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Childhood Obesity and the Weight of Its Consequences

By Martha Michael

Child Obesity

Trimming the problem of childhood obesity involves a reduction in more than just waistlines -- children who put on too many pounds can suffer from sizable health issues. Decades of analysis shows that too many American youths consume more calories than they burn. The excessive food intake changes their body shape, but also brings to light a number of health issues that were previously attributed to adults, says an article by the Mayo Clinic.

Physical Health Issues

American health officials in fields ranging from pediatrics to psychiatry are studying the problem of childhood obesity to put into practice measures that educate the public and prevent the decline of children’s well-being. Kids gaining too much weight early in life can lead to a range of health issues.

High blood pressure - A diet that’s high in fat causes a buildup of arterial plaque. Narrow and hardened arteries increase blood pressure which can lead to a heart attack or stroke.

Diabetes - Children who don’t get enough exercise and/or eat too much food may develop type 2 diabetes. Their body becomes unable to properly metabolize sugar.

Sleep disorders - Excessive weight gain has been linked to obstructive sleep apnea which causes the child to stop breathing off and on during sleep cycles.

Behavioral issues - A greater proportion of overweight children develop interpersonal problems. They often experience more anxiety and withdraw socially.

Depression - Weight issues can erode a young person’s self-esteem, which sometimes leads to feelings of hopelessness.

Trends in Childhood Obesity

Using research on the nutrition of kids in the Special Supplemental Nutrition Program for Women, Infants, and Children, known as WIC, the CDC website shares the data regarding childhood obesity. There are 18.5 percent of children and adolescents aged 2 to 19 years old who are considered obese, says the Centers for Disease Control. That is approximately 13.7 million individuals. The category in which obesity is most notable is the 12- to 19-year-old age group, with 20.6 percent of the population.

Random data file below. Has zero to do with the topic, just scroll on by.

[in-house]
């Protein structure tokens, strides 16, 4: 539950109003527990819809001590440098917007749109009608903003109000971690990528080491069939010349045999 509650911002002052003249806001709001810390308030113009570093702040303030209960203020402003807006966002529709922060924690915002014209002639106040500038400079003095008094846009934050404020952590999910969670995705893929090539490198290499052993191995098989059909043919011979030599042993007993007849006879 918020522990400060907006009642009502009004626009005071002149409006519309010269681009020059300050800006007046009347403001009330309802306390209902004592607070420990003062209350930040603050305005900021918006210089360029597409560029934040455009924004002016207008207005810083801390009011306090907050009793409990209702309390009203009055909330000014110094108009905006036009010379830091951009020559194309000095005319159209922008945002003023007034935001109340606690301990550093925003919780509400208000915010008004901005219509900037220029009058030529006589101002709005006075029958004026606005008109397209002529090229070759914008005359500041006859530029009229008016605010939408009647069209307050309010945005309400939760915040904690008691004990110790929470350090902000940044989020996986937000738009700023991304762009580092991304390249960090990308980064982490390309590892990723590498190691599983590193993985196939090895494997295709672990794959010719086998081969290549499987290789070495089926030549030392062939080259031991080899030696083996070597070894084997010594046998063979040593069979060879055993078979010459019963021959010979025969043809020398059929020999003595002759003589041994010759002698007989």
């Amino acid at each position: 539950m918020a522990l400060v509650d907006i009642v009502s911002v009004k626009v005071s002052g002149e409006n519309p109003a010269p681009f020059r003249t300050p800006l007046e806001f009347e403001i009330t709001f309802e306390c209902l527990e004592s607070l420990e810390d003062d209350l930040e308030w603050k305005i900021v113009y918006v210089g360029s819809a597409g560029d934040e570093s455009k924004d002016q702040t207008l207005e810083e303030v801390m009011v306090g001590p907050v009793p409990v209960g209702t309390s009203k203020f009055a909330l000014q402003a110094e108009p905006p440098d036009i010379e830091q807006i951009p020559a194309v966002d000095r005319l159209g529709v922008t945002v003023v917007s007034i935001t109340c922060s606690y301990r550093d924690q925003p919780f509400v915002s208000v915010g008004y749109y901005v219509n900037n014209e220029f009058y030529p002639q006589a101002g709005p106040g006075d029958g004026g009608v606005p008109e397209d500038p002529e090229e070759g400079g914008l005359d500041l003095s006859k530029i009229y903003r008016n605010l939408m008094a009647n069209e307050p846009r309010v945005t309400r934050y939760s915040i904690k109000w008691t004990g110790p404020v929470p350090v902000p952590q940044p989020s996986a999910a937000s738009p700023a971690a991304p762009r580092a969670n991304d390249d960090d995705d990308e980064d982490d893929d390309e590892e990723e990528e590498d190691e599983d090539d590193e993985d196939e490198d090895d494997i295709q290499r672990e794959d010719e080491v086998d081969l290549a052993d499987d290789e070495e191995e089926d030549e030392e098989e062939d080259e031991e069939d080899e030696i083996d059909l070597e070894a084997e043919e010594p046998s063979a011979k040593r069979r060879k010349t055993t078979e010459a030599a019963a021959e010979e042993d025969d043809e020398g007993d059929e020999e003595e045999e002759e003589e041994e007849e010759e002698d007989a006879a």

With the definition of obesity as “a body mass index at or above the 95th percentile of the CDC BMI growth charts” as a unit of measure, there is good news about the trends for kids in America. National trends point toward a decline in obesity among children aged 2 to 4 years. The greatest reduction in that age group occurred among male Asian/Pacific Islanders.

There was also a decrease in overweight infants between three and 23 months old, according to the study. Among the combinations of race/ethnicity studied, the largest decreases occurred among Hispanics and American Indians.

Setting Healthy Patterns

Parents and caregivers devise a routine of mealtime habits in the beginning of life, but other factors become a part of a child’s overall training as they grow. For children who have been eating home-cooked meals for the summer -- or during the COVID-19 quarantine -- when they return to school there are new challenges to maintaining a balanced diet.

It requires effort to create school lunches with nutrition in mind, whether it’s a young person or a parent preparing the meal. Children with a lot of activities may not have time for a healthy meal, but instead turn to unhealthy snacking. And teens often join the whims of their friends who choose a diet heavy in fast food.

Some of the elements that erode the best intentions to maintain a healthy weight are:

Lack of exercise - Children who may not indulge in overeating may still gain too much weight by simply being too sedentary.

Family - When there are multiple members of a family with a weight problem, a child has a greater chance of being overweight as well.

Education - Obesity is a bigger problem among families with lower levels of education.

Where the health of Americans is concerned, more research and a continual search for solutions need to be implemented because the problem of obesity brings with it a variety of weighty concerns. To continue the downward trajectory, the best gains can be made with a reduction in food intake and a heavy side of education.

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